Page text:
What Importers and Exporters Should Learn From The German E. Coli Outbreak
Tags: bacteria, breach, contamination, cucumbers, e coli, europe, export, exporters, FDA, fdaimports.com, food, germany, import alert, importers learn, inspections, outbreak, regulation, russia, safety, source, spain, spanish, trace backs, usa, usda
Benjamin L. England, former FDA Regulatory Counsel and CEO of FDAImports.com, commented on the recent E. coli outbreak in Germany. The E. coli outbreak attributed to Spanish cucumbers bears the comment that any grower or packer of fresh fruits and vegetables shipping to the U.S.A. with the misfortune of experiencing a similar contamination should expect to receive at least as harsh a response from the U.S. Food and Drug Administration as Spanish cucumber suppliers are experiencing in Germany, Sweden, Denmark, Britain and other European countries, and in Russia.
E. coli is a sanitation bacteria, which is ordinarily introduced in one of two major ways into the food supply chain: either (1) at the produce source, due to inadequate controls at the farm related for instance to lack of control of waste or runoff water or accessibility to the fields by animals (whether domesticated, such as cows or sheep or wild animals) or (2) by cross contamination from humans due to a lack of adequate controls in a packing facility.
We do not yet have enough information in the current E. coli cucumber scenario to determine the source of this contamination. But that fact alone illustrates the importance of one of the primary steps a company implicated in a food borne outbreak should undertake: isolate and identify the source of the contamination. If the implicated company cannot isolate the source, it will be very difficult to demonstrate that the food safety breach has been or can be contained. In addition, it is difficult to minimize the scope of food safety recalls if the implicated company cannot show why one or two lots are contaminated but 4 or 10 other lots are not.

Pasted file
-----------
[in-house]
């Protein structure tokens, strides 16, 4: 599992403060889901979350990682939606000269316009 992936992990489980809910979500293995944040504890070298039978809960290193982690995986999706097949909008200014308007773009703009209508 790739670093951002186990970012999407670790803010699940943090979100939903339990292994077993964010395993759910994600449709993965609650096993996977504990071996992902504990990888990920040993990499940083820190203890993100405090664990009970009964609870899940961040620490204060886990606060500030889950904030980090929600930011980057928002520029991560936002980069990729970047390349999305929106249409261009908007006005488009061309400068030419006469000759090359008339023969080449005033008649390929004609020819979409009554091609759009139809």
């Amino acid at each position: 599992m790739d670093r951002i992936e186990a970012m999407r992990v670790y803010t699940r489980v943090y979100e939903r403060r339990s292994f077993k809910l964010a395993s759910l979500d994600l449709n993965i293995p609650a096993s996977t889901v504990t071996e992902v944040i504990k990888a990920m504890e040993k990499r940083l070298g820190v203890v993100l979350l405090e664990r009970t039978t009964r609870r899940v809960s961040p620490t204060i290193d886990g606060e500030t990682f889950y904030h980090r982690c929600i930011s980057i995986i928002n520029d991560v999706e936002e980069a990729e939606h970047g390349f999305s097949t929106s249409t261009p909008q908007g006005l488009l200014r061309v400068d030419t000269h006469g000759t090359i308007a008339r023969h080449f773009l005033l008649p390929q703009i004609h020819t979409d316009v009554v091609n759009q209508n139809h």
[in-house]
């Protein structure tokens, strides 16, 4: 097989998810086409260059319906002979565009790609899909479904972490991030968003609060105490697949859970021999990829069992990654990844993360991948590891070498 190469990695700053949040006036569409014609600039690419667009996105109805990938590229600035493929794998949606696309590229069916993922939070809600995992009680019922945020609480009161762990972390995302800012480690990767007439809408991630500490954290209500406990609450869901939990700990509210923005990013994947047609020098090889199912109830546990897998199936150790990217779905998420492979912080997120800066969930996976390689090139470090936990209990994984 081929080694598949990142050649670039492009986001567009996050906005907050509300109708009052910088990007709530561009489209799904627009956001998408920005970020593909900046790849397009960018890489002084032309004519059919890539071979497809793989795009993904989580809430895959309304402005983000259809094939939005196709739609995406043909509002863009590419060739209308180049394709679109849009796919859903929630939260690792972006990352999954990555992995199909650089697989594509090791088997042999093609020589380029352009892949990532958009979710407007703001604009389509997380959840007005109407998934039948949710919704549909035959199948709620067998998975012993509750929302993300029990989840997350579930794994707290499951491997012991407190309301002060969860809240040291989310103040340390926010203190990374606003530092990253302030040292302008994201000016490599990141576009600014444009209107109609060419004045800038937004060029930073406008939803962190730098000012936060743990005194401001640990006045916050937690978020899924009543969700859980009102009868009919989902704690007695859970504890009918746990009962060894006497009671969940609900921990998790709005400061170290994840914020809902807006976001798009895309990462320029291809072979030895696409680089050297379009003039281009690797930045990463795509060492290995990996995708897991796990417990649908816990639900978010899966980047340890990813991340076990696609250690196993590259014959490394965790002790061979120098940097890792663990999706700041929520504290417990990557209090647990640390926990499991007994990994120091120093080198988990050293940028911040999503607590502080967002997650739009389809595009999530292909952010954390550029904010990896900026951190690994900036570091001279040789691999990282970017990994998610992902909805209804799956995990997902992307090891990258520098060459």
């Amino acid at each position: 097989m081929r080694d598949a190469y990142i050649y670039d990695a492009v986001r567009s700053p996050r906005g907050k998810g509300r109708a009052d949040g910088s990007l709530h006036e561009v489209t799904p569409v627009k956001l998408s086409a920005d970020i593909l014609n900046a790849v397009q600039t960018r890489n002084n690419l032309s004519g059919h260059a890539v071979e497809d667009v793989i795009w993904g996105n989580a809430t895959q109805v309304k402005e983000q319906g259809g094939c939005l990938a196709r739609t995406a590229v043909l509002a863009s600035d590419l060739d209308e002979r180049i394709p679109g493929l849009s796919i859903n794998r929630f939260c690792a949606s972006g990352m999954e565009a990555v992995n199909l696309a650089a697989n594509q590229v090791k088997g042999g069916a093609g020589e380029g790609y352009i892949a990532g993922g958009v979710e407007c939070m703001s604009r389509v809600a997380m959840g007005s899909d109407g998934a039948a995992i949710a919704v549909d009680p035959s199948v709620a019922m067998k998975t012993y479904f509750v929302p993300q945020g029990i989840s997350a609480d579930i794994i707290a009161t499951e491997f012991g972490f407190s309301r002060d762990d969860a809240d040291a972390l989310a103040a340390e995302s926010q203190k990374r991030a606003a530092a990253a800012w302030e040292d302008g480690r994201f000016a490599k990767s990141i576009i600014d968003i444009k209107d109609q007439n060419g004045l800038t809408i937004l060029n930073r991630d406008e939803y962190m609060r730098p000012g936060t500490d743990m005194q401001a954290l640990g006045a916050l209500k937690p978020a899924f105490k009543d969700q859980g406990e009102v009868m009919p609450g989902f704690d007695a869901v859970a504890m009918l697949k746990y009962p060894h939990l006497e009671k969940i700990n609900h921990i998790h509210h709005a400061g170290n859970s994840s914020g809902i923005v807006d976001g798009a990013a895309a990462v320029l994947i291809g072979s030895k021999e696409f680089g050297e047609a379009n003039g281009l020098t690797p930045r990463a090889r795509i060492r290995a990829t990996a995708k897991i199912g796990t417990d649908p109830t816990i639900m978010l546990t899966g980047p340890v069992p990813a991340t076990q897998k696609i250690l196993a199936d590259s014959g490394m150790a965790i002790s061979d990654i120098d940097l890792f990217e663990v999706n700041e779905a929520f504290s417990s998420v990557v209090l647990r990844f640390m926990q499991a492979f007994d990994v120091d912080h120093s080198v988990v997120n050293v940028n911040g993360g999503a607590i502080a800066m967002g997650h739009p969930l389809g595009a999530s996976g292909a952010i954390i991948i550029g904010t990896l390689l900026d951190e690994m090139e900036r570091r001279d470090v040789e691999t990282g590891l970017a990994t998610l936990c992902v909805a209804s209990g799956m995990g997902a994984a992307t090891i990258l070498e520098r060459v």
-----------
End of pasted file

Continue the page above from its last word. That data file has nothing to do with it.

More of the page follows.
Importers and Exporters should take note that, on the one hand, safety controls for imported food products tend to be evaluated with less frequency and therefore, more products are imported with less oversight by agencies such as the FDA and the various food inspection agencies in EU countries. On the other hand if an outbreak occurs, the frequency of imported food inspections and regulatory evaluation increases from “less frequent” to “almost every shipment.” Rarely can a food supply chain tolerate such a high level of inspection scrutiny. In the United States, FDA often issues an Import Alert for implicated produce, which acts as a virtual ban of implicated produce from the country identified as the contamination source – irrespective of whether only one or a few suppliers are actually identified in the product trace backs.
- Benjamin L. England, Founder